Also notable: Blackstone Group and 21st Century Fox are discussing an acquisition of Tribune Media. And ESW Capital is taking Jive Software private. More details on both below.
PE + Tech + Girls: KKR has partnered with Girls Who Code, the nonprofit working to close the gender gap in technology. It’s the first time Girls Who Code has teamed up with a private equity firm, and it’s significant given how many businesses KKR owns and how active the company has become in technology. To start, KKR companies GoDaddy and First Data will sponsor Girls Who Code’s Summer Immersion Program. The firm says it hopes to get more of its 100 portfolio companies involved soon.
Tech + Girls: Along a similar line, BBG Ventures has expanded Wave, a program that pairs girls with mentors in tech companies, from 150 mentors to 350.
Correction: Domo raised $100 million in new funding, not $200 million, as Friday’s Term Sheet stated.
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• Head InfoTech, an India-based online gaming company, raised $73.7 million in funding. Investors include Clairvest Group.
• Live.me Inc, a live video streaming platform and subsidiary of Cheetah Mobile (NYSE:CMCM), raised $60 million in funding. Investors include Matrix Partners China, Evolution Media China, Gobi Partners, IDG Capital and Welight Capital and Cheetah Mobile.
• 3D Robotics, a Berkeley, Calif.-based drone manufacturer, raised $53 million in Series D funding. Atlantic Bridge led the round, and was joined by Autodesk Forge Fund, True Ventures, Foundry Group, Mayfield.
• Airwallex, a Melbourne, Australia-based international payments company, raised $13 million in Series A funding, according to TechCrunch. Tencent led the round. Investors including Sequoia China and Mastercard participated. Read more.
• Deep Sentinel, a San Francisco AI-based home security company, raised $7.4 million in Series A funding. Shasta Ventures led the round, and was joined by Bezos Expeditions, Lux Capital, and UP2398.
• Cars45.com, a Lagos, Nigeria-based car buying service, raised $5 million in Series A funding, according to TechCrunch. Investors include Frontier Cars Group, a holding company whose backers include Balderton Capital, EchoVC, TPG Growth, and NEA. Read more.
HEALTH AND LIFE SCIENCES DEALS
• Catalia Health, a San Francisco-based patient care management company, raised $2.5 million in funding. Khosla Ventures led the round.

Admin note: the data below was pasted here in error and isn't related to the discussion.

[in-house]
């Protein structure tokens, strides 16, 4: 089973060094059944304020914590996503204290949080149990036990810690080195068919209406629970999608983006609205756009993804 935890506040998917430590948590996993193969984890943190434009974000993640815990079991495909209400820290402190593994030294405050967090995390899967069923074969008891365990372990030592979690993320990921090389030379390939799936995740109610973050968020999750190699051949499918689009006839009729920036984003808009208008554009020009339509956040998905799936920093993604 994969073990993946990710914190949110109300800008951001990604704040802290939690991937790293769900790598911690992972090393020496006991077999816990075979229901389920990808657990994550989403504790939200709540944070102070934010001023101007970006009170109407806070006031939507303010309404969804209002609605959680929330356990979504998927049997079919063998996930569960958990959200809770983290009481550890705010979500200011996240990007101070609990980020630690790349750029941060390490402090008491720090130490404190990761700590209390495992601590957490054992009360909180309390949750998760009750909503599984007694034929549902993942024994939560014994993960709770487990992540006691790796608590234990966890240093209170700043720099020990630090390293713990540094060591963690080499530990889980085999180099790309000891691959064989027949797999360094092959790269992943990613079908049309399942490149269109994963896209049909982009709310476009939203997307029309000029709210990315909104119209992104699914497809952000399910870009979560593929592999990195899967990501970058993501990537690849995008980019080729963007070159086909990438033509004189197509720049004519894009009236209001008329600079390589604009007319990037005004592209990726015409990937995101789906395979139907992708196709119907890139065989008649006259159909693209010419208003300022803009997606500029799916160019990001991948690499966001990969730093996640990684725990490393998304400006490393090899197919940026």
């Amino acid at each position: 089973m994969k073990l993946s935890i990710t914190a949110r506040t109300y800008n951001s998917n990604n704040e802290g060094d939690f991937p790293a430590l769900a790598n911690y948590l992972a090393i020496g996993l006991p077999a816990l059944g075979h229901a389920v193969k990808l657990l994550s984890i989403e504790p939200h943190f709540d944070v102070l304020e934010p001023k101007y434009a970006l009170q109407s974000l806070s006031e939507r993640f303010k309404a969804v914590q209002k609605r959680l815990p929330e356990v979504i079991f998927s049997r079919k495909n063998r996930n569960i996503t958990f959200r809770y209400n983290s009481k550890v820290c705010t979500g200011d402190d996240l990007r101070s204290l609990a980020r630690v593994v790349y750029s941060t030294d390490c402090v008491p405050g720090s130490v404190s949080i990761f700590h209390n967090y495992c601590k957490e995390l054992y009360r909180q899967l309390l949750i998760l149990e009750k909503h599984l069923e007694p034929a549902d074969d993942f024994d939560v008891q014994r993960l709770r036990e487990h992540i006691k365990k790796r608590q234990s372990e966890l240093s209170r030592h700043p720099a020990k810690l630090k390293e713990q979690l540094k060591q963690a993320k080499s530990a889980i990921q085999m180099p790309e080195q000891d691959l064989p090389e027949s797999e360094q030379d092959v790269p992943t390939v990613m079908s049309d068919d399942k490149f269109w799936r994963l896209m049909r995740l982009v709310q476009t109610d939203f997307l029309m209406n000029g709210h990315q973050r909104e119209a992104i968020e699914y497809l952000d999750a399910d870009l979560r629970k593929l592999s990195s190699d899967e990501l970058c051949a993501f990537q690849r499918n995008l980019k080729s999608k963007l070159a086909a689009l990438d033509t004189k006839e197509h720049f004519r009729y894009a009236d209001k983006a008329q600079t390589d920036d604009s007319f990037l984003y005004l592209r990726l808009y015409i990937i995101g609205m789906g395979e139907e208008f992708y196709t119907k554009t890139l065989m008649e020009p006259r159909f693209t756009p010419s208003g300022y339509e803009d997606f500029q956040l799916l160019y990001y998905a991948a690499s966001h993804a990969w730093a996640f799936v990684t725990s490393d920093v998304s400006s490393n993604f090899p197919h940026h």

PRIVATE EQUITY DEALS
• ESW Capital, through its affiliate Wave Systems, acquired Jive Software (Nasdaq:JIVE), a Palo Alto, Calif.-based office collaboration provider, for $462 million. At $5.25 per share, the offer represents a 20% premium to Jive’s closing price on April 28. Jive will become a part of the Aurea family of companies.
• Lux Global Label Company, a company backed by Resilience Capital Partners, has purchased certain assets from National Label, a Lafayette Hill, Penn.-based package printing and labeling services provider. Financial terms were not disclosed.
• AEA Investors recapitalized National Carwash Solutions, a Grimes, Iowa-based a commercial car wash service operator. Financial terms weren’t disclosed.
• Bloomin’ Brands (Nasdaq:BLMN), a Tampa, Fla.-based casual dining restaurant company, sold and re-franchised 45 Outback Steakhouses in Arizona, Colorado, Nevada and New Mexico to Cerca Trova Restaurant Concepts, which is backed by H.I.G. Capital. Bloomin’ Brands also sold eight Outback restaurants and one Carrabba’s Italian Grill to Evergreen Restaurant Group. Financial terms were disclosed for either transaction.
• Dane Creek Capital increased its stake in Midgard Insect Farm, the Canada-based cricket producer, from 48% to 65%. Financial terms weren’t disclosed.
• Twenty-First Century Fox (Nasdaq:FOXA) is in talks with Blackstone Group (NYSE:BX) about making an offer to acquire Tribune Media Co (NYSE:TRCO), the Chicago-based media and entertainment company. Read more at Fortune.
• One97 Communications, an India-based telecommunications provider and owner of online marketplace Paytm, is set to raise 120 billion rupees ($1.87 billion) in funding at a $9 billion valuation from SoftBank Group (TSE:9984), according to the Economic Times. In March, Paytm raised $200 million from Alibaba (NYSE:BABA) and SAIF Partners. Read more.